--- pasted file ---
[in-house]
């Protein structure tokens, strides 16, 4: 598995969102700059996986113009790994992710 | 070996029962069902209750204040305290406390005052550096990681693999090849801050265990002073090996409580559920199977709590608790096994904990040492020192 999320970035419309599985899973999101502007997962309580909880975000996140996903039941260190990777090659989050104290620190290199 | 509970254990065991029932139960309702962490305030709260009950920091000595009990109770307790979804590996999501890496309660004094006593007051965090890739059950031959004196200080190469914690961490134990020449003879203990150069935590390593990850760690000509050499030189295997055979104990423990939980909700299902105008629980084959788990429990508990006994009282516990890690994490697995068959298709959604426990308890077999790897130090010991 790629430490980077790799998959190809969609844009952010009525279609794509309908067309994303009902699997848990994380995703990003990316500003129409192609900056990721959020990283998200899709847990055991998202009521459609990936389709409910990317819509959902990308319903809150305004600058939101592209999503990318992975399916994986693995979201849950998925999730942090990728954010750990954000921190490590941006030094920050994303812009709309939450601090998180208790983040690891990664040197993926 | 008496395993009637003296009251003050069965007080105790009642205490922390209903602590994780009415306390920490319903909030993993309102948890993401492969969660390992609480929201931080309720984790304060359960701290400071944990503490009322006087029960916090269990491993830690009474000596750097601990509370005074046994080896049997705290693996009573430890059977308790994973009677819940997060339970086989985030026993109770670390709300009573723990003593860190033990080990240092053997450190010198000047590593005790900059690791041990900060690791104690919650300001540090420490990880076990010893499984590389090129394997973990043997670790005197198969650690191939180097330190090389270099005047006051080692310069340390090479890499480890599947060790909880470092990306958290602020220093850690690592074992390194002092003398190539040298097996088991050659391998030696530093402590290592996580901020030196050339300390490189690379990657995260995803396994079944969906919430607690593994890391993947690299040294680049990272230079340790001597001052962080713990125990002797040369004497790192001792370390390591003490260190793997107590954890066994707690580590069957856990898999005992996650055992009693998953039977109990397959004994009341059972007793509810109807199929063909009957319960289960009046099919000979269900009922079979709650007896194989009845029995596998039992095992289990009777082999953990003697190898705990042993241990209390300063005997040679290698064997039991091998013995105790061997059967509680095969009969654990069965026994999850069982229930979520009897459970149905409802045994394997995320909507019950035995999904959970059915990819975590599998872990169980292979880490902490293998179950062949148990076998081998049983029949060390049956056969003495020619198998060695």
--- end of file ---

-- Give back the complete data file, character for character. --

[in-house]
């Protein structure tokens, strides 16, 4: 598995969102700059996986113009790994992710 | 070996029962069902209750204040305290406390005052550096990681693999090849801050265990002073090996409580559920199977709590608790096994904990040492020192 999320970035419309599985899973999101502007997962309580909880975000996140996903039941260190990777090659989050104290620190290199 | 509970254990065991029932139960309702962490305030709260009950920091000595009990109770307790979804590996999501890496309660004094006593007051965090890739059950031959004196200080190469914690961490134990020449003879203990150069935590390593990850760690000509050499030189295997055979104990423990939980909700299902105008629980084959788990429990508990006994009282516990890690994490697995068959298709959604426990308890077999790897130090010991 790629430490980077790799998959190809969609844009952010009525279609794509309908067309994303009902699997848990994380995703990003990316500003129409192609900056990721959020990283998200899709847990055991998202009521459609990936389709409910990317819509959902990308319903809150305004600058939101592209999503990318992975399916994986693995979201849950998925999730942090990728954010750990954000921190490590941006030094920050994303812009709309939450601090998180208790983040690891990664040197993926 | 008496395993009637003296009251003050069965007080105790009642205490922390209903602590994780009415306390920490319903909030993993309102948890993401492969969660390992609480929201931080309720984790304060359960701290400071944990503490009322006087029960916090269990491993830690009474000596750097601990509370005074046994080896049997705290693996009573430890059977308790994973009677819940997060339970086989985030026993109770670390709300009573723990003593860190033990080990240092053997450190010198000047590593005790900059690791041990900060690791104690919650300001540090420490990880076990010893499984590389090129394997973990043997670790005197198969650690191939180097330190090389270099005047006051080692310069340390090479890499480890599947060790909880470092990306958290602020220093850690690592074992390194002092003398190539040298097996088991050659391998030696530093402590290592996580901020030196050339300390490189690379990657995260995803396994079944969906919430607690593994890391993947690299040294680049990272230079340790001597001052962080713990125990002797040369004497790192001792370390390591003490260190793997107590954890066994707690580590069957856990898999005992996650055992009693998953039977109990397959004994009341059972007793509810109807199929063909009957319960289960009046099919000979269900009922079979709650007896194989009845029995596998039992095992289990009777082999953990003697190898705990042993241990209390300063005997040679290698064997039991091998013995105790061997059967509680095969009969654990069965026994999850069982229930979520009897459970149905409802045994394997995320909507019950035995999904959970059915990819975590599998872990169980292979880490902490293998179950062949148990076998081998049983029949060390049956056969003495020619198998060695």